Kinder, gentler Taliban now giving interviews to Associated Press

AP Photo/Zabi Karimi

It’s almost certainly a sign of how desperate things have become in Afghanistan when some of the highest-ranking members of the Taliban are giving interviews to western press outlets. Yet that’s precisely what happened this weekend, when the new Afghan Foreign Minister, Amir Khan Muttaqi, sat down with the Associated Press to answer questions about human rights abuses under the new government. Speaking through a translator, Muttaqi told reporters that the Taliban is ready to lead in a responsible fashion and Afghanistan is in desperate need of aid and relief from sanctions if they are to feed their people. He also claimed that they were making serious progress in advancing the rights of women and girls in their country. Of course, if you look back at Muttaqi’s history, you’ll probably have more than a few questions about his sincerity.

Afghanistan’s new Taliban rulers are committed in principle to education and jobs for girls and women, a marked departure from their previous time in power, and seek the world’s “mercy and compassion” to help millions of Afghans in desperate need, a top Taliban leader said in a rare interview.

Afghan Foreign Minister Amir Khan Muttaqi also told The Associated Press that the Taliban government wants good relations with all countries and has no issue with the United States. He urged Washington and other nations to release upward of $10 billion in funds that were frozen when the Taliban took power Aug. 15, following a rapid military sweep across Afghanistan and the sudden, secret flight of U.S.-backed President Ashraf Ghani.

“Sanctions against Afghanistan would … not have any benefit,” Muttaqi said Sunday, speaking in his native Pashto during the interview in the sprawling pale brick Foreign Ministry building in the heart of the Afghan capital of Kabul.

The AP is reporting that Muttaqi “acknowledged the world’s outrage” at limitations put on girls’ education and women’s participation in the workforce. But he insisted that they are making progress. He claims that girls are being allowed to go to school through age 12 and in ten of the country’s 34 provinces they can complete high school and graduate. While admitting that most women are still stuck at home rather than being allowed to go to work, all of the women who work in healthcare have been allowed to return to their jobs in Kabul. What he really wants in exchange for all of this “progress” is to have $10 billion in frozen Afghan assets freed up for their use.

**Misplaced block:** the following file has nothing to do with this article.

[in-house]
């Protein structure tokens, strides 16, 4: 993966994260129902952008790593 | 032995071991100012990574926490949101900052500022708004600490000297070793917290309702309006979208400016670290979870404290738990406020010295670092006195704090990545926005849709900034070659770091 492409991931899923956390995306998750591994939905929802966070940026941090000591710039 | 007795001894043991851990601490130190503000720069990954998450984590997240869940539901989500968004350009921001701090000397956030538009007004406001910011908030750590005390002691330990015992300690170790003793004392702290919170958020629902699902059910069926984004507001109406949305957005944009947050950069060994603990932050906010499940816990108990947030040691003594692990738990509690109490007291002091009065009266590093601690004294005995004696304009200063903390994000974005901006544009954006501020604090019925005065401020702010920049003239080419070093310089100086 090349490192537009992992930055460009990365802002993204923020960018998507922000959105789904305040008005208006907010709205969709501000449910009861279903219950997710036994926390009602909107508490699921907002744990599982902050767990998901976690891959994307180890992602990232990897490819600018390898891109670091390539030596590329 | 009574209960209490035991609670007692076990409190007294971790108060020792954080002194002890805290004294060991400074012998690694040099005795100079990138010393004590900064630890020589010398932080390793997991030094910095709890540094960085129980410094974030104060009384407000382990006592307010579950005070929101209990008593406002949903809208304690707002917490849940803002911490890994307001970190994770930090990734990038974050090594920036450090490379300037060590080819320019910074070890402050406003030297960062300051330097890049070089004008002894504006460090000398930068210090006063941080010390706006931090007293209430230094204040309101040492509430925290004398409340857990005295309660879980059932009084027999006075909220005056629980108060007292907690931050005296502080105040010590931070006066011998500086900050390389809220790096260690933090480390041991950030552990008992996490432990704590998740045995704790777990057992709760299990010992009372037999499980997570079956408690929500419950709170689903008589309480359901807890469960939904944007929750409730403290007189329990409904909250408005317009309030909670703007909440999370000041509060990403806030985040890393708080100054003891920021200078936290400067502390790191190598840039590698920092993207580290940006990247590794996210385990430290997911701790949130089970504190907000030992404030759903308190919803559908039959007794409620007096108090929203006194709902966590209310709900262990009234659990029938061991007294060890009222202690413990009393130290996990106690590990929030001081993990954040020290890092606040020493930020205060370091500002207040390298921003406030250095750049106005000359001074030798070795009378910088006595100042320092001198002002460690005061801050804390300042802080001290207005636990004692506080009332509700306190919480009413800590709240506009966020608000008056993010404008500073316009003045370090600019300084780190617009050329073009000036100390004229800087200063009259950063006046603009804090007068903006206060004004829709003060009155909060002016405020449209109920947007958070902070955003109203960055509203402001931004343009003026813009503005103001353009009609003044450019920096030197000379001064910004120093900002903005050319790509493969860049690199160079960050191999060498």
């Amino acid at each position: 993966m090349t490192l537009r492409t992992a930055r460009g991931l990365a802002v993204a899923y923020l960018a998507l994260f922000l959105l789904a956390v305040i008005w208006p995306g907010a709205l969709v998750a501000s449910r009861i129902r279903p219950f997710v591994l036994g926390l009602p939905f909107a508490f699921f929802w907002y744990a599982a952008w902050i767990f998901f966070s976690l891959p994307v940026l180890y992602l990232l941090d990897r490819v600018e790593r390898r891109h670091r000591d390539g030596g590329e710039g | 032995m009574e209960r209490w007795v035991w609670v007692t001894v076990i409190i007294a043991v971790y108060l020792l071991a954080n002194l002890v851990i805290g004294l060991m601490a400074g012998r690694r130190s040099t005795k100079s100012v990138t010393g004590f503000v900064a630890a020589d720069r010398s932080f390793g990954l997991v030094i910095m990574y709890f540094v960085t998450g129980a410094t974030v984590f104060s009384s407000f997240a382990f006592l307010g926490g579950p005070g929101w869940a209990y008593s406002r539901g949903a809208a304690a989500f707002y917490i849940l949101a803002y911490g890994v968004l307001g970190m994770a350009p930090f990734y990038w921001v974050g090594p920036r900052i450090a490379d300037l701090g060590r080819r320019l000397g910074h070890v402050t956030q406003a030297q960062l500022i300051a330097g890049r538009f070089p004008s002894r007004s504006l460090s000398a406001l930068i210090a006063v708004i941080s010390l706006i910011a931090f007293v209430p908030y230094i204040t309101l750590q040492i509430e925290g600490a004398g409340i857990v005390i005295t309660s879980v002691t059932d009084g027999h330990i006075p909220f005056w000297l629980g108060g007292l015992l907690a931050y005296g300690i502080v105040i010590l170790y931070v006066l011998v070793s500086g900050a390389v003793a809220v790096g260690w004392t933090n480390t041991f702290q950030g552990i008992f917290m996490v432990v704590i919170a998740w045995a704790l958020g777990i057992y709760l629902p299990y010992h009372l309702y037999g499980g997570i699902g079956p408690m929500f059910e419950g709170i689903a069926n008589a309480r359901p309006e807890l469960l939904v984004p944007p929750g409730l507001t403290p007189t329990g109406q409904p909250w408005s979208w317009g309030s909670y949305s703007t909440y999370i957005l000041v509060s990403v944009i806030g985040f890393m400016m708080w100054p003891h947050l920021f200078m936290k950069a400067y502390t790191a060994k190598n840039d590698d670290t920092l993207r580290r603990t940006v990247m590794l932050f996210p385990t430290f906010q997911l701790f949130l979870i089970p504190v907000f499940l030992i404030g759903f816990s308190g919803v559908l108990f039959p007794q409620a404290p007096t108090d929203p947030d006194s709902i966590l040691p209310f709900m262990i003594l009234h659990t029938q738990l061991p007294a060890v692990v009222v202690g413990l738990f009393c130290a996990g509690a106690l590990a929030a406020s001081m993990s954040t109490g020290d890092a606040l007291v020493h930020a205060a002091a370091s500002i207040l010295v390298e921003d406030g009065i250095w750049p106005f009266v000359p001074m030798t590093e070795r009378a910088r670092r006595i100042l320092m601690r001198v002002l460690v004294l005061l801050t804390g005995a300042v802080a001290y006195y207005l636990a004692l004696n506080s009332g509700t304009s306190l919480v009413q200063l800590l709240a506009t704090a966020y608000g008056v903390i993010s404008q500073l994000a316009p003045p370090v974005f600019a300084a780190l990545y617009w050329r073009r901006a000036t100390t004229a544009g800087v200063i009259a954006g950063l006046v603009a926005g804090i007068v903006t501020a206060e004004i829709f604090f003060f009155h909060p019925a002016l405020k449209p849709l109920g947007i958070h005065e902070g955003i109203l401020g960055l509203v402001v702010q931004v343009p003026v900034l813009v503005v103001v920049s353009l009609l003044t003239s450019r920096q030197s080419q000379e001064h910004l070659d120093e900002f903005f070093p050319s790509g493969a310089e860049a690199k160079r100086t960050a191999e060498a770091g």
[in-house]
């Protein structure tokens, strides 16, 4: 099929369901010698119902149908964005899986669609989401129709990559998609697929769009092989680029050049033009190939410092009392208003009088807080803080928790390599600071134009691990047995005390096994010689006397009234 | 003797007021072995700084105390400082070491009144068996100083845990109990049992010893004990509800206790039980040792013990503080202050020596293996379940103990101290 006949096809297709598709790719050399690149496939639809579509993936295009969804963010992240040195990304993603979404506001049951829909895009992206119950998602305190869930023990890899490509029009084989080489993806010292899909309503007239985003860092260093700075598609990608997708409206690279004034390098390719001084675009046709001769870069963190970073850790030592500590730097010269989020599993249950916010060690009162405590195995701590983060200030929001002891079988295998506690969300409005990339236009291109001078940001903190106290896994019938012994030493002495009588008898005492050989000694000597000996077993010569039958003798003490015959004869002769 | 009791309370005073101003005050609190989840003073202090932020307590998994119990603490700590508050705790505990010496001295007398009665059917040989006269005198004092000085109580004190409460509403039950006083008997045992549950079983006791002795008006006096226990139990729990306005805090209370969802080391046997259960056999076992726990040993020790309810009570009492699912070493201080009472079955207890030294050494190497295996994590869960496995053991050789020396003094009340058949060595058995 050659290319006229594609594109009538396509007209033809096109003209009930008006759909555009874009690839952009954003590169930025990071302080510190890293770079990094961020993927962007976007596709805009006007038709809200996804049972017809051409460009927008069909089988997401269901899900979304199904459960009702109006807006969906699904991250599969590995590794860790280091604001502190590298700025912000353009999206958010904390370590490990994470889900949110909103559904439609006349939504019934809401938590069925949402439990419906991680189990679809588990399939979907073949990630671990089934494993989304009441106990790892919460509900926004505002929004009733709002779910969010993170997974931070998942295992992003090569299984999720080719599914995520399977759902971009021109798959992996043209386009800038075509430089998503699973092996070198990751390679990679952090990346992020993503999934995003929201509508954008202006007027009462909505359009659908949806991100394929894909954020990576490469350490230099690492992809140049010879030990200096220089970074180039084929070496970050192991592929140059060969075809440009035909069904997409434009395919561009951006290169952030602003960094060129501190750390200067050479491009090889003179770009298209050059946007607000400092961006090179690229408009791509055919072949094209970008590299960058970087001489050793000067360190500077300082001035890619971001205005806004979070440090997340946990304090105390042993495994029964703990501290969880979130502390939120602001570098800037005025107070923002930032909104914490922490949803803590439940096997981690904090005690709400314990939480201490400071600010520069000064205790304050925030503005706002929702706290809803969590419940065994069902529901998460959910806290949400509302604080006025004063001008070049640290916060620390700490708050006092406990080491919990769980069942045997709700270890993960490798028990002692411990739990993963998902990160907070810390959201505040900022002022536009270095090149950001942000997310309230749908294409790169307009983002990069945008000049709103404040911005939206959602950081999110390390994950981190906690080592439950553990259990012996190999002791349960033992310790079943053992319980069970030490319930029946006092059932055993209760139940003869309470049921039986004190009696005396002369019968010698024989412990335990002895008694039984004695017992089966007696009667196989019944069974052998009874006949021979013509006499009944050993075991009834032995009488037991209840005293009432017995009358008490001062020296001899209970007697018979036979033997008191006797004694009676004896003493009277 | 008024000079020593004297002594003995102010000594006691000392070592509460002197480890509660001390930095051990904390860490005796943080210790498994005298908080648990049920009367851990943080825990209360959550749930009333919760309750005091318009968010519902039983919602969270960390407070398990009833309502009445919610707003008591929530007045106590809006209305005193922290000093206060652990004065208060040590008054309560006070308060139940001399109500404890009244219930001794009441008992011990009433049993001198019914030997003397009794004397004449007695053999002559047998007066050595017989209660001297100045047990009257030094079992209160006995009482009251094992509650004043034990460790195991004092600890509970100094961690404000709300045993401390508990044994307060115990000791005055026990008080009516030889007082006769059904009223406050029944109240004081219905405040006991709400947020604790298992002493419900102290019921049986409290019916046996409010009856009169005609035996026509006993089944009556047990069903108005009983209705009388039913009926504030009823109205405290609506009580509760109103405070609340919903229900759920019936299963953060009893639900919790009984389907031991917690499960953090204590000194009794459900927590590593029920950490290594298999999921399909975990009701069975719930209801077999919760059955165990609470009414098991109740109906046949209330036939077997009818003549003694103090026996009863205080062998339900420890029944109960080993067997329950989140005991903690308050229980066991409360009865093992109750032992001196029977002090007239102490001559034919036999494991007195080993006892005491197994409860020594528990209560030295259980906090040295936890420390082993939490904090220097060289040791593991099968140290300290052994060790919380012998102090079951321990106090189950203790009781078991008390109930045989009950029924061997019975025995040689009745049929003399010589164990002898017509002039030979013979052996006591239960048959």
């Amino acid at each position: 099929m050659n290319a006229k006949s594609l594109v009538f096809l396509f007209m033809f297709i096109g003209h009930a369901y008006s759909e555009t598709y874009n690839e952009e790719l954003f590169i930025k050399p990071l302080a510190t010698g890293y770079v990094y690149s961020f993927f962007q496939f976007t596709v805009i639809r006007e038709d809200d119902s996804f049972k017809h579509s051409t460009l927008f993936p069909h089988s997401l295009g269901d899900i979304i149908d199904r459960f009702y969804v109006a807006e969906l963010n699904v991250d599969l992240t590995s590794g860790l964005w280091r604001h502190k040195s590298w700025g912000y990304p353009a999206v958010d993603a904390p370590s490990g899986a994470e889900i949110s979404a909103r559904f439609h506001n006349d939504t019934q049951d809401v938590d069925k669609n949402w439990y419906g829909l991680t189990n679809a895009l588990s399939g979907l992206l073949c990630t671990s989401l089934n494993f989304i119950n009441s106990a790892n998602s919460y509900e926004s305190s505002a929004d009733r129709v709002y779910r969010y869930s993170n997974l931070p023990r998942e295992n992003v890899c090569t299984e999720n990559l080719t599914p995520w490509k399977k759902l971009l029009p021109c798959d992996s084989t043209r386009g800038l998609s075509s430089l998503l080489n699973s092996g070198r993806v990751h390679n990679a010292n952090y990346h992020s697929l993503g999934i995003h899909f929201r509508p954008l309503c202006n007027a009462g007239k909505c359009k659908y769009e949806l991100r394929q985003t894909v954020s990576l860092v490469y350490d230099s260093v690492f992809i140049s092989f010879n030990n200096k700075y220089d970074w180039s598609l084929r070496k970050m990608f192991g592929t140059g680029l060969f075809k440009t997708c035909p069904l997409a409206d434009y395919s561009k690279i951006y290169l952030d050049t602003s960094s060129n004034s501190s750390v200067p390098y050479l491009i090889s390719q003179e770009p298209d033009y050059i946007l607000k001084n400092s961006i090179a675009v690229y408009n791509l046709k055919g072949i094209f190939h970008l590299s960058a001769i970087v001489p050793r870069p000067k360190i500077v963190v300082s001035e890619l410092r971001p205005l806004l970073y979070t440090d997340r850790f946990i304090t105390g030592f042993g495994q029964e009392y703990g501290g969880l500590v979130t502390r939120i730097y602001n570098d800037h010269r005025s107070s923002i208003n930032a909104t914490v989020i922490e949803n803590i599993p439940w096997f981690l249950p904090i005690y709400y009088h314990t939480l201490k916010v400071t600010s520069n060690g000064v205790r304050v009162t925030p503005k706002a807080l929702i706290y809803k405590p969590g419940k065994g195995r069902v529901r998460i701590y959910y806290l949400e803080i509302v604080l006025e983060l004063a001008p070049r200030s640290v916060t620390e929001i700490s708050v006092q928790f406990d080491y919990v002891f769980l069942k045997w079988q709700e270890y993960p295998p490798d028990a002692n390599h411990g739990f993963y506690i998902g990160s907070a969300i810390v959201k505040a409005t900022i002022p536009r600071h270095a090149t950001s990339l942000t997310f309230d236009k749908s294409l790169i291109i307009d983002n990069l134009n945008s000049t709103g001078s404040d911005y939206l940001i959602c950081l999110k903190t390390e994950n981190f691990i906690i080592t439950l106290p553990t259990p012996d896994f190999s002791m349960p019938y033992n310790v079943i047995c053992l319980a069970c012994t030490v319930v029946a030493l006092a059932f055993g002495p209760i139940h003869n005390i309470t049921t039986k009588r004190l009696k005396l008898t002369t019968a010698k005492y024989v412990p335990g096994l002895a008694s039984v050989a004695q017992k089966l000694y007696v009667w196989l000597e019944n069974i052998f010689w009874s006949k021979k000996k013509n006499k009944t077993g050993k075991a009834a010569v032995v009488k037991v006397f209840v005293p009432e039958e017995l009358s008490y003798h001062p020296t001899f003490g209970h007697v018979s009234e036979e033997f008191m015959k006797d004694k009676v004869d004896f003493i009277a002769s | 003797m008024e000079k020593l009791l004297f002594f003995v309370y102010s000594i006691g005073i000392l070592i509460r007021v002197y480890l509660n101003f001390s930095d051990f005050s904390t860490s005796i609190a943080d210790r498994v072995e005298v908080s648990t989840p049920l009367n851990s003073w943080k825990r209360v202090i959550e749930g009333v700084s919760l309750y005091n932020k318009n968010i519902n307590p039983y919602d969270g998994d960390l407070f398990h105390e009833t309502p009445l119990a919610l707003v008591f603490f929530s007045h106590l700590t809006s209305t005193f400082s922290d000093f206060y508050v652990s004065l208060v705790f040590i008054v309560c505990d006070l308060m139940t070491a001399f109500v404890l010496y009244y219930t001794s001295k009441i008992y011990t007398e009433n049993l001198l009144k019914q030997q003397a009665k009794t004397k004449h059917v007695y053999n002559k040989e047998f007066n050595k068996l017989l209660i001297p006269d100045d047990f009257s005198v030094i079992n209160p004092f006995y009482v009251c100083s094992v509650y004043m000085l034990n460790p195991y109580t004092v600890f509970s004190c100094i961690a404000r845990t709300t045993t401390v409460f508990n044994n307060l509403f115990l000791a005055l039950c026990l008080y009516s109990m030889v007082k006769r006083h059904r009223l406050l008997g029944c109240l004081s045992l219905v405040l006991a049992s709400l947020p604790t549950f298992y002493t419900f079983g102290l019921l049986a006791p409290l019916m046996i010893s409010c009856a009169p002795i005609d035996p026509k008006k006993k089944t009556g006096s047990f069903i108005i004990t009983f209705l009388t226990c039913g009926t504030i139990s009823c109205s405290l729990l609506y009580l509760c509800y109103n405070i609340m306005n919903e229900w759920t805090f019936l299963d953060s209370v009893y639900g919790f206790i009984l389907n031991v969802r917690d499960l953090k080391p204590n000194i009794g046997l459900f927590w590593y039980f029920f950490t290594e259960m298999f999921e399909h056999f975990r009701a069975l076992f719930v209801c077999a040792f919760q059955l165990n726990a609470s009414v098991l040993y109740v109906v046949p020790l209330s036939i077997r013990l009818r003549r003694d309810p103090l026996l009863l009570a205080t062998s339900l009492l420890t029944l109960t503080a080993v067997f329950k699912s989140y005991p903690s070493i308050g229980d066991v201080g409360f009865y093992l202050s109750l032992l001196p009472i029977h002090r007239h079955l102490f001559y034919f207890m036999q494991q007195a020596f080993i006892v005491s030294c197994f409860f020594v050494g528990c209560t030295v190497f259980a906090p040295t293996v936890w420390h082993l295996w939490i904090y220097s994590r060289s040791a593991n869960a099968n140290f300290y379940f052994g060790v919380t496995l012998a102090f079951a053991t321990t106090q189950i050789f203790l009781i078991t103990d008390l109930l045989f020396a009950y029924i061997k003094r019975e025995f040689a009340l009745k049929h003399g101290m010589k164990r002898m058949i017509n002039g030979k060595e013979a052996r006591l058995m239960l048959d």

Before anyone gets too enthusiastic about these claims, let’s keep in mind that Muttaqi has been with the Taliban for a long time, rather than being some reform-minded newcomer. He was the Taliban’s Minister of Information and Culture when they were last in charge from 1996 through 2001. And during that time he clearly had no problem with women being barred from schools, from jobs, and pretty much every other aspect of public life. While they were out of power he was associated with various radical Islamic groups. He really doesn’t have a track record as a champion of women’s rights.

While negotiations with the west were ongoing this year, Muttaqi was part of the Taliban’s “political office.” In other words, he was one of the ones who was constantly telling the Biden Administration and the UN that everything was going to be different this time and that the Taliban had no interest in completely taking over the government. They also claimed that they wanted to be more “modernized” in many ways. They said all of that in an effort to get relief from sanctions and more foreign aid (just as he is doing now) while in reality, the Taliban’s fighters were rampaging through the country precisely as they had done in the past. In other words, he was lying through his teeth.

Even if we were to believe everything Muttaqi is telling the press this week (which would be a massive stretch), the progress he is claiming to have made isn’t much to write home about. When girls in 24 out of 34 of the country’s provinces aren’t being allowed to stay in school past the sixth grade, that’s not something you should be bragging about. It’s possible that most of the female healthcare workers in Kabul are back on the job, but that’s only because the country is still dealing with the COVID pandemic and now has to treat a lot of starving people on top of it. They probably didn’t have much choice in bringing the women back to the hospitals. But the rest of the formerly employed women are back to being locked down at home.

It’s clear to me that the Taliban are reaching a point of desperation and now want the rest of the world to forget about their terrorist roots and start showering them with cash, food, and recognition as the rightful leaders of a “normal” nation. But they’re offering pretty much nothing in return. There still hasn’t been a peep out of them about scheduling elections and allowing western election monitors to set up and oversee them. And if you think they’re going to let the women vote, I’ve got a bridge in Brooklyn that you might be interested in purchasing.